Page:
Yutu Moon rover

Yutu Moon rover

Yutu rover on the lunar surface,
photographed by the Chang’e 3 lander. Image source: Wikipedia

Yutu (literally: “Jade Rabbit”) robotic lunar rover was a part of the Chang’e 3, an unmanned lunar exploration mission operated by the China National Space Administration (CNSA). It was launched at 17:30 UTC on 1 December 2013, and reached the Moon’s surface on 14 December 2013. The mission marks the first soft landing on the Moon since 1976 (after Luna 24, an uncrewed space mission of the Soviet Union’s Luna programme) and the first rover to operate there since the Soviet Lunokhod 2 ceased operations on 11 May 1973.

The rover encountered operational difficulties toward the end of the second lunar day after surviving and recovering successfully from the first 14-day lunar night.

A lunar day lasts 29 days, 12 hours and 44 minutes. And this the same time it takes for the Moon to orbit around the Earth. Because the moon is tidally locked with the Earth, that’s the reason why we can see only one side of it.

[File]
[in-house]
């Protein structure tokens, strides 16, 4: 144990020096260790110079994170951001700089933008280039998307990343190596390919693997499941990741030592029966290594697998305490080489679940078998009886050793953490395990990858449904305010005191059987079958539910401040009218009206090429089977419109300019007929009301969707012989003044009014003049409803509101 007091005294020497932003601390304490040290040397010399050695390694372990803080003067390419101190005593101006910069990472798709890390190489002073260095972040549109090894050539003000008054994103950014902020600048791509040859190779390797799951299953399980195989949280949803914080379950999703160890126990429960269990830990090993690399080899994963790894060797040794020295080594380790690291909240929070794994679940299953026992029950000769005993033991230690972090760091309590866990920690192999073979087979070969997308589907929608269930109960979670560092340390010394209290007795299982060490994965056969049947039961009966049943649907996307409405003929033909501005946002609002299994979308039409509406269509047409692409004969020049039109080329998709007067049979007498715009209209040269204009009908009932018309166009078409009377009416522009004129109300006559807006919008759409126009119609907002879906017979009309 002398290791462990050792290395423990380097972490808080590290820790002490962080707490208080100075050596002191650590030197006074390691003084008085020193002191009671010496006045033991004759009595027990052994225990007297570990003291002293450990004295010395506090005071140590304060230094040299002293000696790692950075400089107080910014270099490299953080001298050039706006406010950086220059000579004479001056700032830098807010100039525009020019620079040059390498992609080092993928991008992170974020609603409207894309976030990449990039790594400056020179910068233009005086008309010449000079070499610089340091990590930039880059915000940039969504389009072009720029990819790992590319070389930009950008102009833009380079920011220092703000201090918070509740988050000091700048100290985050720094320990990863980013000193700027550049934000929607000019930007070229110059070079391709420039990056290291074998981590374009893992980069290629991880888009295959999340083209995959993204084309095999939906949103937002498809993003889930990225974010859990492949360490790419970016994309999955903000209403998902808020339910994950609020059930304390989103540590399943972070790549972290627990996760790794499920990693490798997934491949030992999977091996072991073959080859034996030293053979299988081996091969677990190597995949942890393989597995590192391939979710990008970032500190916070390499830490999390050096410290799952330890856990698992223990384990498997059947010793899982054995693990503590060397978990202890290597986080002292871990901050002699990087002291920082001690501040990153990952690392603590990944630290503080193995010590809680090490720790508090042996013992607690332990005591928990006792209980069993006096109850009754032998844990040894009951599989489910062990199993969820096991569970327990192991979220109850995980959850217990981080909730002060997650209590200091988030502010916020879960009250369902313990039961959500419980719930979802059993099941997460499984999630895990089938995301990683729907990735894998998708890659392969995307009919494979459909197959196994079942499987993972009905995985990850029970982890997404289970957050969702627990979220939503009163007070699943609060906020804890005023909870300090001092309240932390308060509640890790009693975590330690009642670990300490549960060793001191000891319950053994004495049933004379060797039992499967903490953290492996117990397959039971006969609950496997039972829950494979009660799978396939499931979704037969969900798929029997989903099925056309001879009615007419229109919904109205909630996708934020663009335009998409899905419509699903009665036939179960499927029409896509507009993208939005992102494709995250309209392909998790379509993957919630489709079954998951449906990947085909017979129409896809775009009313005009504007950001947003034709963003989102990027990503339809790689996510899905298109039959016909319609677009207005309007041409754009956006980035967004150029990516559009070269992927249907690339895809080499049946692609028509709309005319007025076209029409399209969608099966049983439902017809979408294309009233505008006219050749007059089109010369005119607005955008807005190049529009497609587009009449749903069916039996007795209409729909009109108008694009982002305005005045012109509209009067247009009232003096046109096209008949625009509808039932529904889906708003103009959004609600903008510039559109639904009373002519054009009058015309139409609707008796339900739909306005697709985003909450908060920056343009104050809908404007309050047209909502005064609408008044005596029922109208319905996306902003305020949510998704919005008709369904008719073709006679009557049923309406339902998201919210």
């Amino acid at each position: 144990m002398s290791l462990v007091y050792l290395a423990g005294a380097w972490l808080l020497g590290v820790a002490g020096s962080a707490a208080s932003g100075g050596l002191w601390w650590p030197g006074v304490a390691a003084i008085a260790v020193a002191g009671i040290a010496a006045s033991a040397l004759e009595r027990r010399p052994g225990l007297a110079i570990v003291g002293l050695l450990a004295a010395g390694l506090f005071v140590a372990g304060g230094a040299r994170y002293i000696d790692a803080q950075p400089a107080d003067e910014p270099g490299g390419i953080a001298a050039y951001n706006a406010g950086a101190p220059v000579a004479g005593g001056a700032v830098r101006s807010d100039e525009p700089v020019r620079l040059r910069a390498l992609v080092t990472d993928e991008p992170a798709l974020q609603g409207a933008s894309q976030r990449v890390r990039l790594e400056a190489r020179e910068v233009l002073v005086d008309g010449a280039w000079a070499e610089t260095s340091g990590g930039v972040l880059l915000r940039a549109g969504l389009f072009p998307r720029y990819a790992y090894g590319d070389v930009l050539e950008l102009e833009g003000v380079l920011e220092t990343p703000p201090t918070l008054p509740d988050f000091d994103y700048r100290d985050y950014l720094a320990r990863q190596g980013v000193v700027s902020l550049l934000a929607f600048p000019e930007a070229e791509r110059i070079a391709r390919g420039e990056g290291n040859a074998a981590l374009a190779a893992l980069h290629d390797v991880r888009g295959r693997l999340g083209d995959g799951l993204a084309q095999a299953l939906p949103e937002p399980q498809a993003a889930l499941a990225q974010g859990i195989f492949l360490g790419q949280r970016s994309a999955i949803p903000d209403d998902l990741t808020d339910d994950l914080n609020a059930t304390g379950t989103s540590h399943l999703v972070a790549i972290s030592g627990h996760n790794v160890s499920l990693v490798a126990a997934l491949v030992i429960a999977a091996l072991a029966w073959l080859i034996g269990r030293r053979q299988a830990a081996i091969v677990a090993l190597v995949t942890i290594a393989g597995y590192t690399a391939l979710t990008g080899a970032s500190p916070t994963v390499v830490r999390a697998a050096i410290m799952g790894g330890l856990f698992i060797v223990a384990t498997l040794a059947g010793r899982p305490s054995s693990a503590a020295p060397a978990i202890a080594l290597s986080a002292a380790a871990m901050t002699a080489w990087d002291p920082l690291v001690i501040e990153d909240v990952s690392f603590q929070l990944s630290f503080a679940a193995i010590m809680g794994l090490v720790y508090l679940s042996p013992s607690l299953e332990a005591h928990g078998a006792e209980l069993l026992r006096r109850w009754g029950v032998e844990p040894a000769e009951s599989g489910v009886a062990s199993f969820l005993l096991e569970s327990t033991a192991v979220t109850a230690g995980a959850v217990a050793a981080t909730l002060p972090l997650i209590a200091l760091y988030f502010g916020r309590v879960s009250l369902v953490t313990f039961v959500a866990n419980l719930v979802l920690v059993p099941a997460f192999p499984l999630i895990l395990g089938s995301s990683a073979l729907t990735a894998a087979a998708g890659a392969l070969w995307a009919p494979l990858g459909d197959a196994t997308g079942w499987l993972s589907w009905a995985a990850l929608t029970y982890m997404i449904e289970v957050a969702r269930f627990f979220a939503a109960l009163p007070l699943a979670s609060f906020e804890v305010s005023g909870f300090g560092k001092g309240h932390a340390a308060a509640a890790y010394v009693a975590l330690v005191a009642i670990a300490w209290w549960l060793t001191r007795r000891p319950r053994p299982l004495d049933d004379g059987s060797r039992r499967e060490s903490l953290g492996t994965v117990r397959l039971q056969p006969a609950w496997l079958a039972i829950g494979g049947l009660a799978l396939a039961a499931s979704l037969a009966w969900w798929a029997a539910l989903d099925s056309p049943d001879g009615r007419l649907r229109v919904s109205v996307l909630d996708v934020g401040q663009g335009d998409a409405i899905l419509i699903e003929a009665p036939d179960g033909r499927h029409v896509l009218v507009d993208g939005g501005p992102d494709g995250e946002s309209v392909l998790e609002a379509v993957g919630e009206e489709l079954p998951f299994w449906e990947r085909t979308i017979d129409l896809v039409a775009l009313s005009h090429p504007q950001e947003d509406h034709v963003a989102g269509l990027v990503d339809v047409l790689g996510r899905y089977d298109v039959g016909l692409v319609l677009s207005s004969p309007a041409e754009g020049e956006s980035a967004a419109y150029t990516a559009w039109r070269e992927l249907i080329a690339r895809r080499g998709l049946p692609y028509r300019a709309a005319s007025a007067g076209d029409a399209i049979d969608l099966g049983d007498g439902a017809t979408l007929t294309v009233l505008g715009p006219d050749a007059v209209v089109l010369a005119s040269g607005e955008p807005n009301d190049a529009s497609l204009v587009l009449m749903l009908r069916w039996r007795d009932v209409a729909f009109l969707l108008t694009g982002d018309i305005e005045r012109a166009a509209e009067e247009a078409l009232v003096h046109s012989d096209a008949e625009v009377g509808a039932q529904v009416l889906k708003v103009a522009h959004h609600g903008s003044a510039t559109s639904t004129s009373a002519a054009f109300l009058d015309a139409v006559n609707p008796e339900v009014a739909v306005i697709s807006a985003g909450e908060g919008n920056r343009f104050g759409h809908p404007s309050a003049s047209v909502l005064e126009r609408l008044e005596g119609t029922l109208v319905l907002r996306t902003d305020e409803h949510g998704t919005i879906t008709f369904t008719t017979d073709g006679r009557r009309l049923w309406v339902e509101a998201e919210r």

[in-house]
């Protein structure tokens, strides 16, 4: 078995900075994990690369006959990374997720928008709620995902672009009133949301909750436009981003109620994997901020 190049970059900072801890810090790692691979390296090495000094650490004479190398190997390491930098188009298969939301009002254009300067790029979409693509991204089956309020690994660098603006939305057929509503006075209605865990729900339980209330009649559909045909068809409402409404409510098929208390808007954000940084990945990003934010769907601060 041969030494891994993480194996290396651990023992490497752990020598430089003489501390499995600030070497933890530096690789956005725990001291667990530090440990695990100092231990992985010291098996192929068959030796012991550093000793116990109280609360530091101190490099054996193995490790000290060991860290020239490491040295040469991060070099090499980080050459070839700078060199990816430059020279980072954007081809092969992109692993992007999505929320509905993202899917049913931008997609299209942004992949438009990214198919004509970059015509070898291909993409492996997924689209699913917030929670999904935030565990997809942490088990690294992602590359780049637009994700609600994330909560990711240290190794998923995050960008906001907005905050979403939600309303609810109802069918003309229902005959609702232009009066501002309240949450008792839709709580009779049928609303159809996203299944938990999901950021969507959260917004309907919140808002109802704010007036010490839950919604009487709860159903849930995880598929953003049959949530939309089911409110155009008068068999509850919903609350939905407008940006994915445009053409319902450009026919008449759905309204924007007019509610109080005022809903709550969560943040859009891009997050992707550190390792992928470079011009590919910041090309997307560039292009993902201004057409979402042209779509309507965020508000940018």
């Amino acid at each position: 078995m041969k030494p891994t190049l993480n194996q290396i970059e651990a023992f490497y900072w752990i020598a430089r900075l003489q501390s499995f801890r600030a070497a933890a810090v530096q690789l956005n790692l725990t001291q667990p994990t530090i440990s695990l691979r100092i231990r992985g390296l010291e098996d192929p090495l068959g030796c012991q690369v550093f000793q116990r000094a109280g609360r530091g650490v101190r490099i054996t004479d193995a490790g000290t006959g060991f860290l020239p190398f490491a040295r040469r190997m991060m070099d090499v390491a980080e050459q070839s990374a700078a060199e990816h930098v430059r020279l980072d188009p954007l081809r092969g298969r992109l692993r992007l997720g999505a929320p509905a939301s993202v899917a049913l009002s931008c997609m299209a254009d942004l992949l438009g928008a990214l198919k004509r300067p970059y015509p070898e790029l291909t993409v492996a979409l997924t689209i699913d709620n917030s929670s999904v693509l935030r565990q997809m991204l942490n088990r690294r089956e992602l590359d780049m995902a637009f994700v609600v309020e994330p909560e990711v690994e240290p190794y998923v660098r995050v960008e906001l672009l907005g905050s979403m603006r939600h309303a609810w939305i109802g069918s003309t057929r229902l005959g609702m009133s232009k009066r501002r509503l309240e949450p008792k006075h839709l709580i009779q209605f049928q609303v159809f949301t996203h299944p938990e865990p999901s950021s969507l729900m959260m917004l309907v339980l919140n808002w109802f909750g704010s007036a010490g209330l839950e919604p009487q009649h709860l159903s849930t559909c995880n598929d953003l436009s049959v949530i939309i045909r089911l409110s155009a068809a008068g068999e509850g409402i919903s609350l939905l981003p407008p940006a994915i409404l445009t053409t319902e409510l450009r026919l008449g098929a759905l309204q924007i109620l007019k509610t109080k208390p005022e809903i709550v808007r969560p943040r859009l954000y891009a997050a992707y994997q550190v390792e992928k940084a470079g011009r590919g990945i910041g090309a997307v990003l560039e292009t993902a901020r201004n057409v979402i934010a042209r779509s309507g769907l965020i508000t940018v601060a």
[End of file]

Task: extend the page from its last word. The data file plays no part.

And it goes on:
With respect to the background stars, however, the Moon only takes 27 days and 7 hours for the sky to completely rotate back to its original position (a sidereal moon day).

It was unable to move after the end of the second lunar night, though it continued to gather useful information for some months afterward. In October 2015, Yutu set the record for the longest operational period for a rover on the Moon.

On 31 July 2016, Yutu ceased to operate after a total of 31 months, well beyond its original expected lifespan of three months.

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